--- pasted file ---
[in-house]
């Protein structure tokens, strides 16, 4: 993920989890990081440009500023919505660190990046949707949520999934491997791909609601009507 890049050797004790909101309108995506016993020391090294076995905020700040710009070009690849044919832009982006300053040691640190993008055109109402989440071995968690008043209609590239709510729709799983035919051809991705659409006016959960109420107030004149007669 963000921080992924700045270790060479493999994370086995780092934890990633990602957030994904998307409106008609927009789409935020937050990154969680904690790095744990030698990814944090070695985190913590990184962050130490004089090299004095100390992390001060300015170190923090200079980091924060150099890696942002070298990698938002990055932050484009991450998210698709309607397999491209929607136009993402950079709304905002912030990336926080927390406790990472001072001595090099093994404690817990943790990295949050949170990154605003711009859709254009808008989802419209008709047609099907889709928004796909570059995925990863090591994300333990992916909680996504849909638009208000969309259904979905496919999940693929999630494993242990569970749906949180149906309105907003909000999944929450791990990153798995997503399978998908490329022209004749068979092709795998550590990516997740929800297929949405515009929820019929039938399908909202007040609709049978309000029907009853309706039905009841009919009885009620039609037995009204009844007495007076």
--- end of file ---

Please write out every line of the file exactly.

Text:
[in-house]
């Protein structure tokens, strides 16, 4: 993920989890990081440009500023919505660190990046949707949520999934491997791909609601009507 890049050797004790909101309108995506016993020391090294076995905020700040710009070009690849044919832009982006300053040691640190993008055109109402989440071995968690008043209609590239709510729709799983035919051809991705659409006016959960109420107030004149007669 963000921080992924700045270790060479493999994370086995780092934890990633990602957030994904998307409106008609927009789409935020937050990154969680904690790095744990030698990814944090070695985190913590990184962050130490004089090299004095100390992390001060300015170190923090200079980091924060150099890696942002070298990698938002990055932050484009991450998210698709309607397999491209929607136009993402950079709304905002912030990336926080927390406790990472001072001595090099093994404690817990943790990295949050949170990154605003711009859709254009808008989802419209008709047609099907889709928004796909570059995925990863090591994300333990992916909680996504849909638009208000969309259904979905496919999940693929999630494993242990569970749906949180149906309105907003909000999944929450791990990153798995997503399978998908490329022209004749068979092709795998550590990516997740929800297929949405515009929820019929039938399908909202007040609709049978309000029907009853309706039905009841009919009885009620039609037995009204009844007495007076």